RBS Set for Biggest Loss Since 2008 After $5B Provision
Royal Bank of Scotland Group Plc set aside a further 3.1 billion pounds ($5 billion) to cover legal and compensation claims, putting Britain’s biggest bailed-out lender on track to post its largest pretax loss since 2008.
The provision includes 1.9 billion pounds for lawsuits and fines tied mostly to the sale of $91 billion of mortgage-backed securities from 2005 to 2007, according to the lender. It follows agreements Deutsche Bank AG, JPMorgan Chase & Co. and UBS AG struck with U.S. regulators to settle claims they didn’t provide adequate disclosure about mortgage-backed debt sold in the housing bubble that preceded the 2008 financial crisis.
RBS Chief Executive Officer Ross McEwan is attempting to overhaul the lender by eliminating assets and jobs. He said in November the bank would log a “substantial” full-year loss after 4.5 billion pounds of writedowns. His efforts are being hobbled by the cost of past regulatory missteps. More than five years after giving RBS the biggest bank bailout in history, the government still hasn’t been able to cut its 80% stake.
“This looks like a new CEO’s attempt to clear the decks and draw a line under the matter,” said Joseph Dickerson, an analyst at Jefferies International in London with a buy recommendation on the stock.
“When the crisis broke, the bank was involved in a number of different businesses in multiple countries that have subsequently faced heavy scrutiny by customers and regulators,” McEwan said in a statement. “The scale of the bad decisions during that period means that some problems are still just emerging.”
RBS may now post a loss before tax and gains and losses on its own debt of about 6.8 billion pounds for 2013, said Gary Greenwood, an analyst at Shore Capital in Liverpool, England, who previously expected the loss would be about 3.3 billion pounds. It would be the biggest since 2008, when the lender posted a loss of about 8.3 billion pounds, he said. The company is slated to report full-year results on Feb. 27.
Eight top executives, including Chris Sullivan, head of the corporate unit, and Les Matheson, acting head of the consumer division, won’t now receive bonuses for 2013, Edinburgh-based RBS said. McEwan, who replaced Stephen Hester in October, had already waived his.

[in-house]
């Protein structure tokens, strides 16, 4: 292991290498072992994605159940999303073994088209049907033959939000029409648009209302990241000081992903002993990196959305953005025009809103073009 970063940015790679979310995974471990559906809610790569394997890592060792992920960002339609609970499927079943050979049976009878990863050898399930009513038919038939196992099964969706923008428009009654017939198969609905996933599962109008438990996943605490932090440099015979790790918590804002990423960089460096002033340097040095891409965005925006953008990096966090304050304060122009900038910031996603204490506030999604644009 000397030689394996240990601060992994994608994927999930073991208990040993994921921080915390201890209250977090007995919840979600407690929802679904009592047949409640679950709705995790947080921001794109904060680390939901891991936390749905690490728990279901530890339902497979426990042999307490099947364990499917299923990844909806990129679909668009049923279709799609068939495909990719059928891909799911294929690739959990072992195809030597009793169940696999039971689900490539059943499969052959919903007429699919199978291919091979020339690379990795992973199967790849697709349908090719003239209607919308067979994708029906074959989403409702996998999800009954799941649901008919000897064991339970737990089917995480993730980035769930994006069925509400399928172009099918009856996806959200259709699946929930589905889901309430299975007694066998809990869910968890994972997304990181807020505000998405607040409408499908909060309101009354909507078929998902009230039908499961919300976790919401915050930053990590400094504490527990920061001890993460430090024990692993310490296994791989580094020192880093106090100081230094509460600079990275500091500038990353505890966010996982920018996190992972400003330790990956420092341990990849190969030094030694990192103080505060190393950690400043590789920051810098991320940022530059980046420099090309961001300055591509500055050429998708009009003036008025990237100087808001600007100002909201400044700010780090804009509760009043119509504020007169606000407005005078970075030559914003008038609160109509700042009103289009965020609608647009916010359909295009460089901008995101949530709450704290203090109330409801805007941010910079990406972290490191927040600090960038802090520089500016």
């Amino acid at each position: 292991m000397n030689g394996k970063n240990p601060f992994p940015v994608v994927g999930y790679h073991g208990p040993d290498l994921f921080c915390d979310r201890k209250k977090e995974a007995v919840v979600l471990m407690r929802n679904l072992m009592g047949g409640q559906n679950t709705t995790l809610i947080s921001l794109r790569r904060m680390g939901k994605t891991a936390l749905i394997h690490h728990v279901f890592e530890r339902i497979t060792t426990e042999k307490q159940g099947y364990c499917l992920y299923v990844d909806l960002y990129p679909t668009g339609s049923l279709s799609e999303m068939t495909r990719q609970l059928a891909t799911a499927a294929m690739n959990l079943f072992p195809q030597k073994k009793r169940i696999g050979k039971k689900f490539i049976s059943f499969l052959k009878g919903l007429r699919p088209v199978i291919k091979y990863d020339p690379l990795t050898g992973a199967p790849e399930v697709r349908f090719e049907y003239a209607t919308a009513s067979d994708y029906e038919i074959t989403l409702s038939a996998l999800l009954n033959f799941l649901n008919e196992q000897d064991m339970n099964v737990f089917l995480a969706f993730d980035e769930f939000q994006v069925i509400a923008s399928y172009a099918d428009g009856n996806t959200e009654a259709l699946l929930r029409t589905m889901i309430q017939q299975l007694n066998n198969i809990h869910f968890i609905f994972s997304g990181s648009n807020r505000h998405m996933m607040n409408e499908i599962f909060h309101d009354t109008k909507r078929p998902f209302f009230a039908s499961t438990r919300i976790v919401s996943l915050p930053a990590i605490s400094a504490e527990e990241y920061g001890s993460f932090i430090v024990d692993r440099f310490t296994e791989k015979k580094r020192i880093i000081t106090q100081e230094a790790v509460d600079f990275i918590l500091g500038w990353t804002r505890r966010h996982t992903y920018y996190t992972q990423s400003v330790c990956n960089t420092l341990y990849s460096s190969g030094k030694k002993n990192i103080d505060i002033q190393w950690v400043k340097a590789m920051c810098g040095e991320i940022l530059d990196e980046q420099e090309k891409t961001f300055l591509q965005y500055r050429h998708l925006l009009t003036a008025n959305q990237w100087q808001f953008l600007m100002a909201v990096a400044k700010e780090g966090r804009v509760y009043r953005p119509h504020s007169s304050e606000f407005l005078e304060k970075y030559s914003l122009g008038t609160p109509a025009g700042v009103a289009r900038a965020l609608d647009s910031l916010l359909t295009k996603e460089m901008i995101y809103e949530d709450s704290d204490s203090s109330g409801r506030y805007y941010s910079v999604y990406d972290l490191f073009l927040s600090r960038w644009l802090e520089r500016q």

Even so, the lender is in talks with shareholders, among them the government, to get permission to pay employees bonuses of up to twice their base salary.
“The right position of the business is to be commercial,” chairman Philip Hampton told reporters on a conference call. “The ability to pay competitively is fundamental to the prospects of the business.”
The provision includes 465 million pounds for customers sold insurance on loans they didn’t require, 500 million pounds for clients wrongly sold interest-rate hedging products, and a further 200 million pounds for legal expenses, the lender said.
That brings the total RBS has aside to compensate clients mis-sold payment-protection insurance to 3.1 billion pounds, putting it third among British banks after Lloyds and Barclays Plc. RBS said that rather than declining as expected in the final three months of the year, claims continued at the previous quarterly rate of about 225 million pounds.
The provision for mis-sold interest rate hedging products brings the total for RBS to 1.3 billion pounds.
The charges led the bank to cut its forecast for its core Tier 1 capital ratio, a measure of financial strength. RBS expects the ratio will be about 11% at the end of 2013, or as much as 8.5% under the latest rules set by the Basel Committee on Banking Supervision. That’s down from the company’s estimate of 11.6% and 9.1% in November.
“Fronting up to our past mistakes is very expensive, but RBS is a much stronger bank that can deal with these costs on its own while running a good capital position,” McEwan said on the call. “Dealing with these litigation and conduct issues is essential if we are to move the bank forward.”
JPMorgan said in November it had agreed to a $13 billion settlement over its sales of mortgage-backed securities. Frankfurt-based Deutsche Bank last month paid 1.4 billion euros ($1.9 billion) to settle claims that it didn’t provide adequate disclosure about mortgage-backed securities sold to Fannie Mae and Freddie Mac. Zurich-based UBS agreed to pay $885 million to the two mortgage financing companies in July.